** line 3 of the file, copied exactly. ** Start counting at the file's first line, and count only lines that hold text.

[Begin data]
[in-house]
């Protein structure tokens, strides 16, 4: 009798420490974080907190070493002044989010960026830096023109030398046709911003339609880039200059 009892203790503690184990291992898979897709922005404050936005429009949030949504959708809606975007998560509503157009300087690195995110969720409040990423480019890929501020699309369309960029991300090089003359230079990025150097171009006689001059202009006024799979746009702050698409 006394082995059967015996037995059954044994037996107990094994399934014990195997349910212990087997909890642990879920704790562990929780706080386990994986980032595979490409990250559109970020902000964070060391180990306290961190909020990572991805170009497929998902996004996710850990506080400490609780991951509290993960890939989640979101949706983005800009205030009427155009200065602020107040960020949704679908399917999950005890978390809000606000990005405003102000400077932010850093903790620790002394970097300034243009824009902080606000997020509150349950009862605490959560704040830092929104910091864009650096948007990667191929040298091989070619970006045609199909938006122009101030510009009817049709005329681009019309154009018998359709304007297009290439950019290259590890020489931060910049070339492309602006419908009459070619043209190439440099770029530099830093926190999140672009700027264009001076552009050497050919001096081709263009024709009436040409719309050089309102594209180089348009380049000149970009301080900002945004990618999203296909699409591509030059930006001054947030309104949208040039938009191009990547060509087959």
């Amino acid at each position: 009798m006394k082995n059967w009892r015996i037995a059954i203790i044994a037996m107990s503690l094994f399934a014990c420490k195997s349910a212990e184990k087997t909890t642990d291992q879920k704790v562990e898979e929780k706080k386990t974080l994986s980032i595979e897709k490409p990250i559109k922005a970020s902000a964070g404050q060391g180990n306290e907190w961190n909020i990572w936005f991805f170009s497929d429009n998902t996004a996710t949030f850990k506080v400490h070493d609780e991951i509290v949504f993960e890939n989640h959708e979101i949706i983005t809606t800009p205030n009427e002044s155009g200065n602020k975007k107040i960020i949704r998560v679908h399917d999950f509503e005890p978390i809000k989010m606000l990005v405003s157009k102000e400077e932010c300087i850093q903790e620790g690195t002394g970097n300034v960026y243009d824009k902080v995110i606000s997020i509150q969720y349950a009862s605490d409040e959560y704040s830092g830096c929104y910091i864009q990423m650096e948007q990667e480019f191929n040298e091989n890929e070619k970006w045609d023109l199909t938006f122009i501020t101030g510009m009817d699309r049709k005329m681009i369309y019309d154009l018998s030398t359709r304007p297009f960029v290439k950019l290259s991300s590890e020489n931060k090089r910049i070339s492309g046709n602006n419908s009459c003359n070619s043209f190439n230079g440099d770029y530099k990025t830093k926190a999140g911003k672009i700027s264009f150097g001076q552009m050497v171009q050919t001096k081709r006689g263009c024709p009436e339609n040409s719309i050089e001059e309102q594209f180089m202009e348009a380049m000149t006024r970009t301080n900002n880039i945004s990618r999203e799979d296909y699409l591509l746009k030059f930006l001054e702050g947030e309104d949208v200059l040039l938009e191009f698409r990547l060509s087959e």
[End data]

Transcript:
């Amino acid at each position: 009798m006394k082995n059967w009892r015996i037995a059954i203790i044994a037996m107990s503690l094994f399934a014990c420490k195997s349910a212990e184990k087997t909890t642990d291992q879920k704790v562990e898979e929780k706080k386990t974080l994986s980032i595979e897709k490409p990250i559109k922005a970020s902000a964070g404050q060391g180990n306290e907190w961190n909020i990572w936005f991805f170009s497929d429009n998902t996004a996710t949030f850990k506080v400490h070493d609780e991951i509290v949504f993960e890939n989640h959708e979101i949706i983005t809606t800009p205030n009427e002044s155009g200065n602020k975007k107040i960020i949704r998560v679908h399917d999950f509503e005890p978390i809000k989010m606000l990005v405003s157009k102000e400077e932010c300087i850093q903790e620790g690195t002394g970097n300034v960026y243009d824009k902080v995110i606000s997020i509150q969720y349950a009862s605490d409040e959560y704040s830092g830096c929104y910091i864009q990423m650096e948007q990667e480019f191929n040298e091989n890929e070619k970006w045609d023109l199909t938006f122009i501020t101030g510009m009817d699309r049709k005329m681009i369309y019309d154009l018998s030398t359709r304007p297009f960029v290439k950019l290259s991300s590890e020489n931060k090089r910049i070339s492309g046709n602006n419908s009459c003359n070619s043209f190439n230079g440099d770029y530099k990025t830093k926190a999140g911003k672009i700027s264009f150097g001076q552009m050497v171009q050919t001096k081709r006689g263009c024709p009436e339609n040409s719309i050089e001059e309102q594209f180089m202009e348009a380049m000149t006024r970009t301080n900002n880039i945004s990618r999203e799979d296909y699409l591509l746009k030059f930006l001054e702050g947030e309104d949208v200059l040039l938009e191009f698409r990547l060509s087959e």